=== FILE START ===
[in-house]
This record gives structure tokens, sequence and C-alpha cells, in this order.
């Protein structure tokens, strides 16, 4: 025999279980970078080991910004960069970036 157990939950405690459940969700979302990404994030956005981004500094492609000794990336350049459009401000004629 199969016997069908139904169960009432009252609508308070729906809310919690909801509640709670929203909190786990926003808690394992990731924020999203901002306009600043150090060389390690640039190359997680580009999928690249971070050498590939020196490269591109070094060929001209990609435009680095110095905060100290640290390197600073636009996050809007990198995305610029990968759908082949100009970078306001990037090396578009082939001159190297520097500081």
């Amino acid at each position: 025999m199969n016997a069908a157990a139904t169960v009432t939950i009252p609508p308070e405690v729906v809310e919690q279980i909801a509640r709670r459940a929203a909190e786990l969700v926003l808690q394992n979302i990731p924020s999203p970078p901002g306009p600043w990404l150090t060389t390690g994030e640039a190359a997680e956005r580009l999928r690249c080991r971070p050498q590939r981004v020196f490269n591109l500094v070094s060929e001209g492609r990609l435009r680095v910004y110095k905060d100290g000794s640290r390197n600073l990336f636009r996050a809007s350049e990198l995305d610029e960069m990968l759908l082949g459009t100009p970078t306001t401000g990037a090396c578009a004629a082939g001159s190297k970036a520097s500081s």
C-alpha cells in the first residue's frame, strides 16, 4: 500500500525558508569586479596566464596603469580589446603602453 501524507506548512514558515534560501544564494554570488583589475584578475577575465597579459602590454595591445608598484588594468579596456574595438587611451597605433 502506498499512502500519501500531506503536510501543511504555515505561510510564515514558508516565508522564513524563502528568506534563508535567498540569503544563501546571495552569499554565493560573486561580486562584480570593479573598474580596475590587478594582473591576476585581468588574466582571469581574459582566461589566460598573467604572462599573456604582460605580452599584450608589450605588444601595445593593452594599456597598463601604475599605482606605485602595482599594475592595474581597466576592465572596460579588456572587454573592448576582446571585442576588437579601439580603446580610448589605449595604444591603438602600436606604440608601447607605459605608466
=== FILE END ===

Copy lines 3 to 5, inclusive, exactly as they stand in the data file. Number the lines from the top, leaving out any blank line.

């Protein structure tokens, strides 16, 4: 025999279980970078080991910004960069970036 157990939950405690459940969700979302990404994030956005981004500094492609000794990336350049459009401000004629 199969016997069908139904169960009432009252609508308070729906809310919690909801509640709670929203909190786990926003808690394992990731924020999203901002306009600043150090060389390690640039190359997680580009999928690249971070050498590939020196490269591109070094060929001209990609435009680095110095905060100290640290390197600073636009996050809007990198995305610029990968759908082949100009970078306001990037090396578009082939001159190297520097500081």
């Amino acid at each position: 025999m199969n016997a069908a157990a139904t169960v009432t939950i009252p609508p308070e405690v729906v809310e919690q279980i909801a509640r709670r459940a929203a909190e786990l969700v926003l808690q394992n979302i990731p924020s999203p970078p901002g306009p600043w990404l150090t060389t390690g994030e640039a190359a997680e956005r580009l999928r690249c080991r971070p050498q590939r981004v020196f490269n591109l500094v070094s060929e001209g492609r990609l435009r680095v910004y110095k905060d100290g000794s640290r390197n600073l990336f636009r996050a809007s350049e990198l995305d610029e960069m990968l759908l082949g459009t100009p970078t306001t401000g990037a090396c578009a004629a082939g001159s190297k970036a520097s500081s």
C-alpha cells in the first residue's frame, strides 16, 4: 500500500525558508569586479596566464596603469580589446603602453 501524507506548512514558515534560501544564494554570488583589475584578475577575465597579459602590454595591445608598484588594468579596456574595438587611451597605433 502506498499512502500519501500531506503536510501543511504555515505561510510564515514558508516565508522564513524563502528568506534563508535567498540569503544563501546571495552569499554565493560573486561580486562584480570593479573598474580596475590587478594582473591576476585581468588574466582571469581574459582566461589566460598573467604572462599573456604582460605580452599584450608589450605588444601595445593593452594599456597598463601604475599605482606605485602595482599594475592595474581597466576592465572596460579588456572587454573592448576582446571585442576588437579601439580603446580610448589605449595604444591603438602600436606604440608601447607605459605608466